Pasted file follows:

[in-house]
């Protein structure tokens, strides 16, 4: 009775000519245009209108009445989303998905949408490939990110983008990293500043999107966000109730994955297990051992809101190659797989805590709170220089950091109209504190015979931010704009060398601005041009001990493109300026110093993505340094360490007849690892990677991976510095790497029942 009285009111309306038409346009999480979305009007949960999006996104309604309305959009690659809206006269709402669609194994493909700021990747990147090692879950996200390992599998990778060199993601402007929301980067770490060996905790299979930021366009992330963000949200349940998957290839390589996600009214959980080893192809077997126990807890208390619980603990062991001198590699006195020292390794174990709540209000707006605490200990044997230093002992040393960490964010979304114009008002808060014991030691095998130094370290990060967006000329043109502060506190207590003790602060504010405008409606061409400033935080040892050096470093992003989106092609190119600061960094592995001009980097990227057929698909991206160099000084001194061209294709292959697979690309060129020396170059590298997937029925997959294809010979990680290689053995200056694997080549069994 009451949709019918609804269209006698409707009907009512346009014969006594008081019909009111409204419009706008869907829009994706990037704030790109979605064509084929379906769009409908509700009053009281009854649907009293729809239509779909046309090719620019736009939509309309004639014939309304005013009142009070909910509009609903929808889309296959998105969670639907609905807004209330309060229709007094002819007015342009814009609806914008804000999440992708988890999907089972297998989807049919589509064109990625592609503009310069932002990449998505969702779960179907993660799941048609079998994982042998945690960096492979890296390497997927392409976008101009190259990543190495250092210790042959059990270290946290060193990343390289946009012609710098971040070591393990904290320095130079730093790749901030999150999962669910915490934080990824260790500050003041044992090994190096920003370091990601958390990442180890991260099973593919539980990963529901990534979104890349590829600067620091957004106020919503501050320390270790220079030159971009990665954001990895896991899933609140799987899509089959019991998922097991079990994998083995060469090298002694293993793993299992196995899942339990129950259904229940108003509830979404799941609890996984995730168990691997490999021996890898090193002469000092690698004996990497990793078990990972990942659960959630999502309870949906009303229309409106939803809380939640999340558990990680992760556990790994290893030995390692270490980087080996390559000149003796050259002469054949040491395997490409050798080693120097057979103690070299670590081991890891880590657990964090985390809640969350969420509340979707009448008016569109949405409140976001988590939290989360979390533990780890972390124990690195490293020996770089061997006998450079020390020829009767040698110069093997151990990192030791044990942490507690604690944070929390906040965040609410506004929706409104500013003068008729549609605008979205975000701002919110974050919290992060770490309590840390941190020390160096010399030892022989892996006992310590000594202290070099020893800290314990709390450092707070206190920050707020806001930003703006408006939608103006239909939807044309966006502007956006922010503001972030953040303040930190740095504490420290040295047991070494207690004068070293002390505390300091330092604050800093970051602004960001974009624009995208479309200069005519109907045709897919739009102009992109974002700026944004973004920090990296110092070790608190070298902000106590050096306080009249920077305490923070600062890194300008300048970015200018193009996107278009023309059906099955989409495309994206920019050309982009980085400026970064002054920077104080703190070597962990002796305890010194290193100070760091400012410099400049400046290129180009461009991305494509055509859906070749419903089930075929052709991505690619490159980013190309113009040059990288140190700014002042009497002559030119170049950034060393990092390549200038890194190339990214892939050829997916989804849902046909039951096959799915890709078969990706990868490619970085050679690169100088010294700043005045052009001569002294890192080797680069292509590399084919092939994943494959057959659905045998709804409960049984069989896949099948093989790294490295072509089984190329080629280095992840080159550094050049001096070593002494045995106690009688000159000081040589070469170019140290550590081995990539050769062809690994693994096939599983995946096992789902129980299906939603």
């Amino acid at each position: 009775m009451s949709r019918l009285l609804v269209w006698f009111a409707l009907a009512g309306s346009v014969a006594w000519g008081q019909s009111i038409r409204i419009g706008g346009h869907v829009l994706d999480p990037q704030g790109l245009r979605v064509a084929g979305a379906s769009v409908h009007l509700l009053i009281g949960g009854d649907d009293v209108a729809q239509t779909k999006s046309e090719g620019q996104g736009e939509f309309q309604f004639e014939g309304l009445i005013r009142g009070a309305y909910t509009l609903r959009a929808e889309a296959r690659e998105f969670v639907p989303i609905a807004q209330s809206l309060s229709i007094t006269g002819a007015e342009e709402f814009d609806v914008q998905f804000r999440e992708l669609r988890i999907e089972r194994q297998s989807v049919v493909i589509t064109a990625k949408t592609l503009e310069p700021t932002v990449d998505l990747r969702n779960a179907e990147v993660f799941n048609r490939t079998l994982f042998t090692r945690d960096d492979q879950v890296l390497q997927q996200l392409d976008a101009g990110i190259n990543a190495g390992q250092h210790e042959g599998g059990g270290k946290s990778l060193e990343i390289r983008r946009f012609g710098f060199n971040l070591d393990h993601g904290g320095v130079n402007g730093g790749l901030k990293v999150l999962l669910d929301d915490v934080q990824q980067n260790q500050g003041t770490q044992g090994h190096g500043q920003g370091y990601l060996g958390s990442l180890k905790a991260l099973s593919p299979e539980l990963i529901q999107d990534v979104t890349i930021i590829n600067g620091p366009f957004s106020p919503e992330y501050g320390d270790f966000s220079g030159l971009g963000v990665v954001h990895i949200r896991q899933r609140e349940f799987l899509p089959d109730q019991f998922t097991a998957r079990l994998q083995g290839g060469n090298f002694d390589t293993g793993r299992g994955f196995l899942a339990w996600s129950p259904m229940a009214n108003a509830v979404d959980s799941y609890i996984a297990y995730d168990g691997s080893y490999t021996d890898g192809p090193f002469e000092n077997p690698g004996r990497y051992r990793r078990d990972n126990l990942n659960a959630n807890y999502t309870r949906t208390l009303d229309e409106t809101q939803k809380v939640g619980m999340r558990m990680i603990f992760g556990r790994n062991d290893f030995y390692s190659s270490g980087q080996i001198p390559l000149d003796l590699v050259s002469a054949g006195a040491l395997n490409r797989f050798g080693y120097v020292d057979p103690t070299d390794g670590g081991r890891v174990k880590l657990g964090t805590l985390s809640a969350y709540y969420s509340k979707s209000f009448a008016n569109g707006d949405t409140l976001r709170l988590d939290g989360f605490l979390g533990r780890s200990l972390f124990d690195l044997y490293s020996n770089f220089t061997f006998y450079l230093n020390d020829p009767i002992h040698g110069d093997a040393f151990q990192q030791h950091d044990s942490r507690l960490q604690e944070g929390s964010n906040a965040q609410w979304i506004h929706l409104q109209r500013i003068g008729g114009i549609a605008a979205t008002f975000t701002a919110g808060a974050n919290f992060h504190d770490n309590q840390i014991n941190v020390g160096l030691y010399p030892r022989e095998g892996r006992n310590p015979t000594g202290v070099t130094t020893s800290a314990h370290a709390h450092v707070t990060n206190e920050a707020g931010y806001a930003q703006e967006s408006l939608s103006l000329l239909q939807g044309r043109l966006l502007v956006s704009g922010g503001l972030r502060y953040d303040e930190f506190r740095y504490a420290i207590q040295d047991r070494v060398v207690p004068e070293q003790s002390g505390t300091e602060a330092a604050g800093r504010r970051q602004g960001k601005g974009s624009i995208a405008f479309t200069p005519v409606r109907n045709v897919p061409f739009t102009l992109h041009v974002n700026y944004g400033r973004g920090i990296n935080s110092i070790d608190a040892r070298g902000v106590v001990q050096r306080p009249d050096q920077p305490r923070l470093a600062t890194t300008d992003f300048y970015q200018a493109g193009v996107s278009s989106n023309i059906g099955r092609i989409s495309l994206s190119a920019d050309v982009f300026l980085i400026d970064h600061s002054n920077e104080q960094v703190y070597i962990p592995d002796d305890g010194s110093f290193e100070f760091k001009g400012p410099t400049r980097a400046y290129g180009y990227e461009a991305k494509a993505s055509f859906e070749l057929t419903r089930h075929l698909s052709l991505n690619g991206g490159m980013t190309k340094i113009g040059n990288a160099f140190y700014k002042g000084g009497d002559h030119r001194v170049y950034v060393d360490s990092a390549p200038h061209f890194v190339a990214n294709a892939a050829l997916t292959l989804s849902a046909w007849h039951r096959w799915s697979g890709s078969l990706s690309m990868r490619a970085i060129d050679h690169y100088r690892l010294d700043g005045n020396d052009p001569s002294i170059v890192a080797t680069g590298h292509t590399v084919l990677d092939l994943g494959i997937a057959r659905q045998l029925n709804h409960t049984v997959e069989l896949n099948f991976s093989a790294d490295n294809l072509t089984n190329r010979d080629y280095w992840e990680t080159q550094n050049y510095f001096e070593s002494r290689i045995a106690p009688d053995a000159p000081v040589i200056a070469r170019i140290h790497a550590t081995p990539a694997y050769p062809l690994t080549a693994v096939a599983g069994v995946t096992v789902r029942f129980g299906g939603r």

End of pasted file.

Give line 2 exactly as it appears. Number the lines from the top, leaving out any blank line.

């Protein structure tokens, strides 16, 4: 009775000519245009209108009445989303998905949408490939990110983008990293500043999107966000109730994955297990051992809101190659797989805590709170220089950091109209504190015979931010704009060398601005041009001990493109300026110093993505340094360490007849690892990677991976510095790497029942 009285009111309306038409346009999480979305009007949960999006996104309604309305959009690659809206006269709402669609194994493909700021990747990147090692879950996200390992599998990778060199993601402007929301980067770490060996905790299979930021366009992330963000949200349940998957290839390589996600009214959980080893192809077997126990807890208390619980603990062991001198590699006195020292390794174990709540209000707006605490200990044997230093002992040393960490964010979304114009008002808060014991030691095998130094370290990060967006000329043109502060506190207590003790602060504010405008409606061409400033935080040892050096470093992003989106092609190119600061960094592995001009980097990227057929698909991206160099000084001194061209294709292959697979690309060129020396170059590298997937029925997959294809010979990680290689053995200056694997080549069994 009451949709019918609804269209006698409707009907009512346009014969006594008081019909009111409204419009706008869907829009994706990037704030790109979605064509084929379906769009409908509700009053009281009854649907009293729809239509779909046309090719620019736009939509309309004639014939309304005013009142009070909910509009609903929808889309296959998105969670639907609905807004209330309060229709007094002819007015342009814009609806914008804000999440992708988890999907089972297998989807049919589509064109990625592609503009310069932002990449998505969702779960179907993660799941048609079998994982042998945690960096492979890296390497997927392409976008101009190259990543190495250092210790042959059990270290946290060193990343390289946009012609710098971040070591393990904290320095130079730093790749901030999150999962669910915490934080990824260790500050003041044992090994190096920003370091990601958390990442180890991260099973593919539980990963529901990534979104890349590829600067620091957004106020919503501050320390270790220079030159971009990665954001990895896991899933609140799987899509089959019991998922097991079990994998083995060469090298002694293993793993299992196995899942339990129950259904229940108003509830979404799941609890996984995730168990691997490999021996890898090193002469000092690698004996990497990793078990990972990942659960959630999502309870949906009303229309409106939803809380939640999340558990990680992760556990790994290893030995390692270490980087080996390559000149003796050259002469054949040491395997490409050798080693120097057979103690070299670590081991890891880590657990964090985390809640969350969420509340979707009448008016569109949405409140976001988590939290989360979390533990780890972390124990690195490293020996770089061997006998450079020390020829009767040698110069093997151990990192030791044990942490507690604690944070929390906040965040609410506004929706409104500013003068008729549609605008979205975000701002919110974050919290992060770490309590840390941190020390160096010399030892022989892996006992310590000594202290070099020893800290314990709390450092707070206190920050707020806001930003703006408006939608103006239909939807044309966006502007956006922010503001972030953040303040930190740095504490420290040295047991070494207690004068070293002390505390300091330092604050800093970051602004960001974009624009995208479309200069005519109907045709897919739009102009992109974002700026944004973004920090990296110092070790608190070298902000106590050096306080009249920077305490923070600062890194300008300048970015200018193009996107278009023309059906099955989409495309994206920019050309982009980085400026970064002054920077104080703190070597962990002796305890010194290193100070760091400012410099400049400046290129180009461009991305494509055509859906070749419903089930075929052709991505690619490159980013190309113009040059990288140190700014002042009497002559030119170049950034060393990092390549200038890194190339990214892939050829997916989804849902046909039951096959799915890709078969990706990868490619970085050679690169100088010294700043005045052009001569002294890192080797680069292509590399084919092939994943494959057959659905045998709804409960049984069989896949099948093989790294490295072509089984190329080629280095992840080159550094050049001096070593002494045995106690009688000159000081040589070469170019140290550590081995990539050769062809690994693994096939599983995946096992789902129980299906939603």